E-supply chain savings are more than just dotcom hype

Inter-enterprise collaboration in complex processes could be the real Internet revolution. Antony Adshead reports on the...

Inter-enterprise collaboration in complex processes could be the real Internet revolution. Antony Adshead reports on the obstacles

Last week the CEO of Europe's biggest software firm, SAP, took the opportunity to deal out some schadenfreude.

Hasso Plattner's argument was that the dotcom "Internet gurus" failed to understand the real potential for using the Net to enable inter-enterprise collaboration.

The occasion for his verbal assault was the announcement in Lisbon of a change in strategic direction for SAP - towards a "new, new economy" where the Net allows collaboration between enterprises in the supply chain to bring about massive cost-saving efficiencies.

"Manufacturing industry is complicated - much more than the Internet gurus said," explained Plattner. "Enterprise resource planning [ERP] has been moving outbound in the last five years, into the supply chain. Manufacturers can thrive using the Internet. Businesses can talk to any system anywhere in the world. We have the opportunity to build significantly better enterprises."

Despite the hyperbole of its software announcement, Plattner may well be right. As process and discrete manufacturing and their logistics consist of millions of different operations and supply inputs, squeezing cost in each of these soon builds up into big savings.

Manufacturing IT thinktank the Warwick Manufacturing Group has estimated that 50%-60% of cycle time could be saved in operations such as shipbuilding and aerospace - and this could be all-important in weathering an economic downturn.

The benefits are not just in manufacturing efficiencies. Customer satisfaction is built into the e-supply chain vision. If you have instantaneous communication with the customer you can deliver their precise requirement. The enterprise does not have to hold unnecessary component inventory and the customer gets exactly what they want. The Dell Direct model is held up as the guiding light in build-to-order responsiveness through the supply chain.

Gisela Wilson, director, product supply chain with IDC, said, "In general it is very important to extend the supply chain. Businesses need to establish demand more clearly and get sales closer to production to give the customer what they want at that point in time."

But recent casualties have shone a light on the possible obstacles to inter-enterprise collaboration. Cisco was trumpeted as another pioneer of the e-procurement revolution. The company grew at a phenomenal rate until announcing surplus inventory of $2.5bn (£1.7bn). It seems Cisco's e-procurement system had fallen foul of a very basic problem - incorrect information inputs.

Cisco customers had hedged their bets on the waiting times for products by placing orders with Cisco partners as well as the manufacturer itself. Components were procured by contract rather than short lead-time ordering. When the duplicate orders were withdrawn, Cisco was left with sheds full of excess parts.

According to AMR Research's Simon Pollard, the key is supply chain visibility. "You can't legislate or automate to deal with every potential problem of that type but extending visibility along the supply chain will pick up misalignments more quickly. Event triggers are needed to constantly check if the real world matches expectations," he said.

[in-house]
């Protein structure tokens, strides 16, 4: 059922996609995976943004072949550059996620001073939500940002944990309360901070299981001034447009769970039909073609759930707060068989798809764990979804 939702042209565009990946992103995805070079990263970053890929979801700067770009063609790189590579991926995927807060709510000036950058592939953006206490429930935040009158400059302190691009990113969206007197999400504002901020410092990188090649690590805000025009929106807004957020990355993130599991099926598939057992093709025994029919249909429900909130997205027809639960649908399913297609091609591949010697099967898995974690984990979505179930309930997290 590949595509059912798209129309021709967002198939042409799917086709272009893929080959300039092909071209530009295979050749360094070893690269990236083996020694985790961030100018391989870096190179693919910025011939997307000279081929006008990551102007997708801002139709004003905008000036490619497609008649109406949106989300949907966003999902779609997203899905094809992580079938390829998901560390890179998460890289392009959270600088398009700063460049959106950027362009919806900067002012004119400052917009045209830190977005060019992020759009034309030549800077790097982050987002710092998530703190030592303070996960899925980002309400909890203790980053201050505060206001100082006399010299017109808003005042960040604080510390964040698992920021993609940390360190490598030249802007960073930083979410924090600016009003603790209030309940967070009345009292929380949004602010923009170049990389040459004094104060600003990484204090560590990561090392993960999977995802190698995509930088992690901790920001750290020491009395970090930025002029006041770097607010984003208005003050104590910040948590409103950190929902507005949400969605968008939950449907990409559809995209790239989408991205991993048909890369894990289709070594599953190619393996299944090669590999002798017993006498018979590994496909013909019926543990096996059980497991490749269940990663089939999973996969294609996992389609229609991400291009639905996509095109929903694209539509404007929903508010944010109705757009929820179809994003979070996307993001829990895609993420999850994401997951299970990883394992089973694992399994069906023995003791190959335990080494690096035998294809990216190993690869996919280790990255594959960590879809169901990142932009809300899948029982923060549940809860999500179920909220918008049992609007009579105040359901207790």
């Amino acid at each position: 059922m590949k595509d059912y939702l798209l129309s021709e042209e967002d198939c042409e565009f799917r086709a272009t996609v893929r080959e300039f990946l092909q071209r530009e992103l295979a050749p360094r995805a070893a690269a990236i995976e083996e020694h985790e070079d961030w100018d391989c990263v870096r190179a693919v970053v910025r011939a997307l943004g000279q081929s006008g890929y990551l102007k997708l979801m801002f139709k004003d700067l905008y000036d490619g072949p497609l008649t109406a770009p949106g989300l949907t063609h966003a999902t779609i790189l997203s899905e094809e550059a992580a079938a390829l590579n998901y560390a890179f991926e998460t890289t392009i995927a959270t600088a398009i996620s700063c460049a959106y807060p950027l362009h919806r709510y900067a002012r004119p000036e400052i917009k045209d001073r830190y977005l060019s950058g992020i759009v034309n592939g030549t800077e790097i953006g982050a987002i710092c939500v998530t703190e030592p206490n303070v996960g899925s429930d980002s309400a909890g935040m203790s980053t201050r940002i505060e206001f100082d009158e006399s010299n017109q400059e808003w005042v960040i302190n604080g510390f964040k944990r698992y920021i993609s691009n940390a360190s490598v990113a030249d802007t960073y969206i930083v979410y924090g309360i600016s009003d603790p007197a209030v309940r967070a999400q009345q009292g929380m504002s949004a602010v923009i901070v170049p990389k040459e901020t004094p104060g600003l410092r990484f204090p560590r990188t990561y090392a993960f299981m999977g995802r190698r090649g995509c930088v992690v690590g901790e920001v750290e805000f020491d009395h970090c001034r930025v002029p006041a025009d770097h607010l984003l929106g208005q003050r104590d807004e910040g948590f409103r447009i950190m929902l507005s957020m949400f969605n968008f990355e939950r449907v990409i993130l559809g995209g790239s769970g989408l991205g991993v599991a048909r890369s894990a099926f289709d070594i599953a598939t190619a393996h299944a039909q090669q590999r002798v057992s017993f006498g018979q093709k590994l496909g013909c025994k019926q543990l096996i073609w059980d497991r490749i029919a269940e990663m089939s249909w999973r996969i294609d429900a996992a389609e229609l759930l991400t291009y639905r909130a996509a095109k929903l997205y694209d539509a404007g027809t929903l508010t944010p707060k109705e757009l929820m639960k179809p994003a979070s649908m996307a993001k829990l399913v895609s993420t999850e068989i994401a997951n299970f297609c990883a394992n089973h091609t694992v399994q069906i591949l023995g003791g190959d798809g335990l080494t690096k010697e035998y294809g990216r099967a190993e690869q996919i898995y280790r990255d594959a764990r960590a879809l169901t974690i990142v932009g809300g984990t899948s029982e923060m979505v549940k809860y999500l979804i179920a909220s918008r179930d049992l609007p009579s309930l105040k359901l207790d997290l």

Gartner SAP research director Derek Prior points to a number of problems. "On the technical side, there is the lack of compatibility of business documents. XML has many flavours and it will be some time before it is a broadly useful format, though this is less of an issue where users have vendor compatibility. SAP-to-SAP communication is not a problem, but not all businesses are in this situation.

"Then there is the lack of common business semantics. It's all very well to have XML communications in place but you need to have a common understanding of business data transmitted in XML."

"And, of course, there is security. With application-to-application communications it has not been a problem, but business-to-business collaboration means having to be careful that data viewed in a business partner's database is confidential," Prior said.

Business processes also need to be knocked into shape between supply chain partners.

Holger Holstein, a project leader with chemicals firm Bayer, said, "Bayer has just completed a SAP implementation for e-procurement. However, the company has 15,000-20,000 suppliers but we only relate to 200 of them by means of e-procurement. We can only get them on board by negotiating with them and relating to them through marketplaces."

Wilson echoed this. "What is needed is a culture change. Businesses need to be convinced that security will not be breached and that queries and orders etc carried out in this way will be done in a timely manner," she said.

Many firms are going down the e-procurement road because of the obvious benefits to the bottom line while Gartner Group talks of the move to ERP II - to a future of modular, plug-and-play "collaborative commerce".

Nobody needs convincing of the possible benefits available to those who move to e-procurement. The challenge of making the necessary changes in business culture and improving the technologies underpinning them has never been greater.

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E-buying hurdles

Lack of compatibility of business documents
Lack of common business semantics
Maintaining confidentiality while business sharing data.

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